One answer — one of many, as we will see — is naivete.
Earlier this year, I had a debate/dialogue with two left-wing students at the University of California, Berkeley. I thought debating left-wing students, rather than giving a speech, would accomplish two objectives: deter left-wing protesters from disrupting my appearance and enable young people at Berkeley and around the world (via the internet) to hear differences between right and left clearly spelled out. Both aims were achieved.
My final question to them was “Do you believe people are basically good?” Without a moment’s pause, both students said yes.
I told them they think that way because they live in such a decent country. It is easy to remain naive in America, where most are insulated from the suffering inflicted on so much of humanity in deeply corrupt, poverty-stricken and war-torn societies. Nevertheless, given the way humans have treated one another throughout history, and only two generations after Auschwitz, only the naive can believe people are basically good. And since no Western religion (i.e., any religion based on the Bible) has ever posited that people are basically good, this naivete is abetted by secularism, which allows for the pursuit of knowledge but destroys wisdom.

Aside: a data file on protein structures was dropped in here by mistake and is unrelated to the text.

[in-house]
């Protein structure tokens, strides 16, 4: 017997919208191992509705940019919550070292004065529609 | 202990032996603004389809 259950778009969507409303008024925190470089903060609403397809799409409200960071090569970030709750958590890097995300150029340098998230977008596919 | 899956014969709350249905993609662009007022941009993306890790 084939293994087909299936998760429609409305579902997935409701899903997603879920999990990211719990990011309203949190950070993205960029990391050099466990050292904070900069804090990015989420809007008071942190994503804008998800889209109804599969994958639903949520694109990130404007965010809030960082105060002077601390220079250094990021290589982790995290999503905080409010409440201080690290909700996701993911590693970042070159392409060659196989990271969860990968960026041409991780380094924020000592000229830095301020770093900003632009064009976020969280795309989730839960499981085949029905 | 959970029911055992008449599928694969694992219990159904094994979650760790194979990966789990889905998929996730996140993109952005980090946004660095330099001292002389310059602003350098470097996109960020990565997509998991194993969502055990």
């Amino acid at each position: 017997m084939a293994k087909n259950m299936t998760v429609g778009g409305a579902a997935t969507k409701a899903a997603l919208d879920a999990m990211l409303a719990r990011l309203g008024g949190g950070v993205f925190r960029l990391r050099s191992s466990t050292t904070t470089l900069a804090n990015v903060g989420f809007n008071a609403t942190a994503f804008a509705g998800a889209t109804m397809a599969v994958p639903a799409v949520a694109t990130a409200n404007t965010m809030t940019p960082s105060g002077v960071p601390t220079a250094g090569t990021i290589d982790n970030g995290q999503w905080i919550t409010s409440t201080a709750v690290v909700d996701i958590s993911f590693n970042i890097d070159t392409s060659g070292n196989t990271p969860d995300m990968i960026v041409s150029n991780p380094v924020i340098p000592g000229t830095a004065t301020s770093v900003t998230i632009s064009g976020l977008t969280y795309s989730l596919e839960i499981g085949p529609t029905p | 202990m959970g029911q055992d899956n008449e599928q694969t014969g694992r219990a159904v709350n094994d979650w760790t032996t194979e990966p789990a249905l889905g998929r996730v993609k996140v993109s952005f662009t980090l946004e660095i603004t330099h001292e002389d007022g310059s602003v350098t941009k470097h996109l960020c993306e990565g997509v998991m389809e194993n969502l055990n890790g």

Only the naive — or willfully ignorant — could equate support for Donald Trump with Nazism. Are most Israeli Jews Nazis? Are a third of America’s Jews Nazis? (Many on the left would probably answer yes, which gives you an idea how mean and sick many on the left are.)
Boredom, at least in our time, is the most overlooked source of evil. In the past, before people went to college and abandoned religion — the two greatest reasons there is so much moral idiocy in our time — people knew how dangerous boredom was. “Idle hands are the devil’s workshop” was a commonly used aphorism that wouldn’t even make sense to most young people today.
By bored I am not referring to a lack of things to do. There is more opportunity to do and experience things today than ever before. By bored I mean a deep boredom of the soul, what the French call “ennui.” This is the boredom that emanates from lack of purpose and a yearning for excitement.